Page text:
Note: This is purely hypothetical, I am in no way advocating that D'Antoni switches to the triangle offense, with which he has basically no experience. Take it as a fictional piece that should have been submitted for the Knicktion contest we had over the summer, not as something I'd try to force Pringles to read.
Our beloved Knickerbockers, as we all know, are in desperate need of an identity on offense. As we've all read and heard in the past couple of days:
"D'Antoni needs a PG!"
"Nash is what made him so good! He's nothing without an elite PG!!"
So why not try something different while we wait for St. Davis to be our savior in "4-8 weeks" ? Why not the triangle offense?
For those of you that aren't familiar with the triangle offense, here's a basic explanation. Players in the system are as follows: PG, two wings and two players in the post. The basic set-up is this:
The point guard ( What a comedian, you might all think, after knowing I just called Toney Douglas a point guard) takes the ball up the court, and both wings (2 and 3) setting themselves up down low. In this case, let's say Landry and Carmelo are our wings. They would then use screens given by the post players to run up toward the perimeter and start setting up the triangle. In our case, Amar'e and Bison would be our post players. The set-up would then look something like this:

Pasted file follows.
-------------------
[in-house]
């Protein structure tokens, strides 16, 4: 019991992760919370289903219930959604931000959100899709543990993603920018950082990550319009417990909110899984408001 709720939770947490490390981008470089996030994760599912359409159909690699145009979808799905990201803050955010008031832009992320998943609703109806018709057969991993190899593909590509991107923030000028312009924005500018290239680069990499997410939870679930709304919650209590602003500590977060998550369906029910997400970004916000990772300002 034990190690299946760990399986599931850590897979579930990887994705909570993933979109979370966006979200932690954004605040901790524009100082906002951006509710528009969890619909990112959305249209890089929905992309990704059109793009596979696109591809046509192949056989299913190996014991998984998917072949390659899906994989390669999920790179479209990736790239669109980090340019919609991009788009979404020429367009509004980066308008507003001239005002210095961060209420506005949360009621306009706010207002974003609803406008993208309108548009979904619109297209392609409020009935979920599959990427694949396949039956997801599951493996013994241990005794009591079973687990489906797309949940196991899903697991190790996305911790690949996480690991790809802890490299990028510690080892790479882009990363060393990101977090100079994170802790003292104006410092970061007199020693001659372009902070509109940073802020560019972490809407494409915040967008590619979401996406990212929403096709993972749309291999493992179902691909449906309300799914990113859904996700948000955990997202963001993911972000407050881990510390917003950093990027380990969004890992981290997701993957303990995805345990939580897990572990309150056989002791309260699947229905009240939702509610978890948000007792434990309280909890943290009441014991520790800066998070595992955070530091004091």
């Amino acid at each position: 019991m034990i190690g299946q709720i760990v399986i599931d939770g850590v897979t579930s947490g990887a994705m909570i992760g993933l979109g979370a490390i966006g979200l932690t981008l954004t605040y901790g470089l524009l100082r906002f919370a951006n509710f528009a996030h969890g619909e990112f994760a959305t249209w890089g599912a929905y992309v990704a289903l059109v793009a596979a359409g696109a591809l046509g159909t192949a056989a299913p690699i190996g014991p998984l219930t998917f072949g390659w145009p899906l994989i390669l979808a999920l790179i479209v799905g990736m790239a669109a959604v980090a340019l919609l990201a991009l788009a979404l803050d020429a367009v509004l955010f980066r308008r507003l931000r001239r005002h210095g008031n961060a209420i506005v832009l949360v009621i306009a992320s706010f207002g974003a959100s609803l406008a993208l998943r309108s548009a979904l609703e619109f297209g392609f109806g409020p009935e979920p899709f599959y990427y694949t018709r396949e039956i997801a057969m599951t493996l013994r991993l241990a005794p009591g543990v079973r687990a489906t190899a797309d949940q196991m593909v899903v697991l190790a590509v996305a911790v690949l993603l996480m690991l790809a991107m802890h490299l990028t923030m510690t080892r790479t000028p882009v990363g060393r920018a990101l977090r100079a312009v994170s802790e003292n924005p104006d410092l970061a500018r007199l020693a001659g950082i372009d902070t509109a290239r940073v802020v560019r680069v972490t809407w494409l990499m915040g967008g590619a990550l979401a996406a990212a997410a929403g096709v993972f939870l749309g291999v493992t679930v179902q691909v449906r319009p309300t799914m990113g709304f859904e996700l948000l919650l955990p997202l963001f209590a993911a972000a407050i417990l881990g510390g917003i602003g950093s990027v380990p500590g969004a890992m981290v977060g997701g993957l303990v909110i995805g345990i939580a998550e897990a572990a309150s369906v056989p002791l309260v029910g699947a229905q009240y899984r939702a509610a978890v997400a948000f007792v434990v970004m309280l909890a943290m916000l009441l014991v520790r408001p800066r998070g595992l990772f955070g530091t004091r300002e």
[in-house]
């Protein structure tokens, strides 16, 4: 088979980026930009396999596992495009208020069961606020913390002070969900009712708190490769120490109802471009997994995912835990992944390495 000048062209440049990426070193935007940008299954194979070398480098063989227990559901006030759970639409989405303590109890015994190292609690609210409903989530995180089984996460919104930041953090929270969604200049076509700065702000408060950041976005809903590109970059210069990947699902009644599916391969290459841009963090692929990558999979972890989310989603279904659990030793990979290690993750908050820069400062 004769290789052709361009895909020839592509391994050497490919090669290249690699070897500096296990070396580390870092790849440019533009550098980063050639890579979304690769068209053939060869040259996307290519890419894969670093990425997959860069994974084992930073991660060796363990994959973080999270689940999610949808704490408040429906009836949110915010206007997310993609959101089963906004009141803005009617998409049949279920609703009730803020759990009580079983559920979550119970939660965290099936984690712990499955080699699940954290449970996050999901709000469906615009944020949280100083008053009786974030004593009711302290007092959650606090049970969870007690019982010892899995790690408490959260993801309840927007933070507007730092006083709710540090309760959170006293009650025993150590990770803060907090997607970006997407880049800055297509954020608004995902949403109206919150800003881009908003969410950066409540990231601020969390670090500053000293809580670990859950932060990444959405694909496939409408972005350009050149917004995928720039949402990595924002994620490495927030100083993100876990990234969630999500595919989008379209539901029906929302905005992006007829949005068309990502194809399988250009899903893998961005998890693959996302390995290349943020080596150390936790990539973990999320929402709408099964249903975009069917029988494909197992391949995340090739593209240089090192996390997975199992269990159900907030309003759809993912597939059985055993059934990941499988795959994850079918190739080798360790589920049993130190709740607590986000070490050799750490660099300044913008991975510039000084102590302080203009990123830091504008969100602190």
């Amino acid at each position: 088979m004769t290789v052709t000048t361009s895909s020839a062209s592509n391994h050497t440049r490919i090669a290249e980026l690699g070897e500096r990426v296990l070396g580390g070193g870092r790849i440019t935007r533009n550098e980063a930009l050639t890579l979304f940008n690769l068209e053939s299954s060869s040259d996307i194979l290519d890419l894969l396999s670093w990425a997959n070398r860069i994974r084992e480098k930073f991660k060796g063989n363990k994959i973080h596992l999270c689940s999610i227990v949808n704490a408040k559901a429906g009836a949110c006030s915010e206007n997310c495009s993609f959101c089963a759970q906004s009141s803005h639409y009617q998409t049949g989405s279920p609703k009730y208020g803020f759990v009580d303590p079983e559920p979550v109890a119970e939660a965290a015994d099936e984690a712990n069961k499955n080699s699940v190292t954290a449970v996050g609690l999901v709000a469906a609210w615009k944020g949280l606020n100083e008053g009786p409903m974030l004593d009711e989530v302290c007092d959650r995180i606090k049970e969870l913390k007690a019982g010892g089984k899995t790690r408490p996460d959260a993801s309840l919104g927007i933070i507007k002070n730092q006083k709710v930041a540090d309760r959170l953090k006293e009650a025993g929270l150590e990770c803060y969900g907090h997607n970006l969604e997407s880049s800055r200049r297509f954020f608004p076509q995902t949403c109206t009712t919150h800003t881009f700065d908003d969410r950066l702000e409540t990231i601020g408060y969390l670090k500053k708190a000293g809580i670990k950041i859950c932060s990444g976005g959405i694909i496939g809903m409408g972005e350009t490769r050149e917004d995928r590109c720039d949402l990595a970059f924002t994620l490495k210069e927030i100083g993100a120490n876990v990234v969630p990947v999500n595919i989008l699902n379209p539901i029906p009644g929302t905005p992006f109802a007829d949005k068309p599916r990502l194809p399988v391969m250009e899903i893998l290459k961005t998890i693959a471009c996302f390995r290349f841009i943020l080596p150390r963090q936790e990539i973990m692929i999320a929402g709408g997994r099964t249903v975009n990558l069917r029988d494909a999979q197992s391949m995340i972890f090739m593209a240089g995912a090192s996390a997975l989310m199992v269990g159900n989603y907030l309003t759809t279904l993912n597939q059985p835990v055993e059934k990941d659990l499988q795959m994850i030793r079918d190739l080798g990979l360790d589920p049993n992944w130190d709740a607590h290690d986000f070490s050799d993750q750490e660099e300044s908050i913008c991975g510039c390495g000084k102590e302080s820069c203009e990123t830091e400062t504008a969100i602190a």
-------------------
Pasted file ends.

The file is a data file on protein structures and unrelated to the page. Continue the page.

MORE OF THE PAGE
Let's say the ball would be passed to Carmelo (3) on the right side. And, let's be honest, that's what would happen 90% of the time on our team. DWTDD could then either:
a) Pass to Carmelo and cut toward the right corner
b) Dribble the ball toward the right corner
In both cases, the triangle would now be formed on the strong side. Bison and Landry would shift, creating the proper spacing needed for this offense to run effectively. Here's where things get interesting though. The triangle offense relies on two things: proper spacing and player movement. Watching a properly run triangle offense is a thing of beauty. As an example, I'd like to direct your attention to this video
I counted 6 passes in this one. All of them were designed to get Bynum the ball down low, but the options are limitless. Once the triangle is set up, Douglas could then circle around to the opposite corner, leaving Amar'e and Carmelo in a 2 on 2 situation. Yep, Stat & Melo on the pick and roll, ladies and gentleman. The beautiful thing is, the 1 and 5 ( Douglas and Chandler) would wait along the perimeter to try and rebound the ball if Melo decides to iso and take a shot. Here's what that could look like:
To sum it up, it's basically a system that relies on player movement and crisp passes. It could work without an elite passing point guard. We have the dominant big man inside to make this effective. Once the triangle is formed, there are limitless possibilities of what could be done. Thoughts?
I'll leave you with a video of the Lakers running a triangle during their Finals run.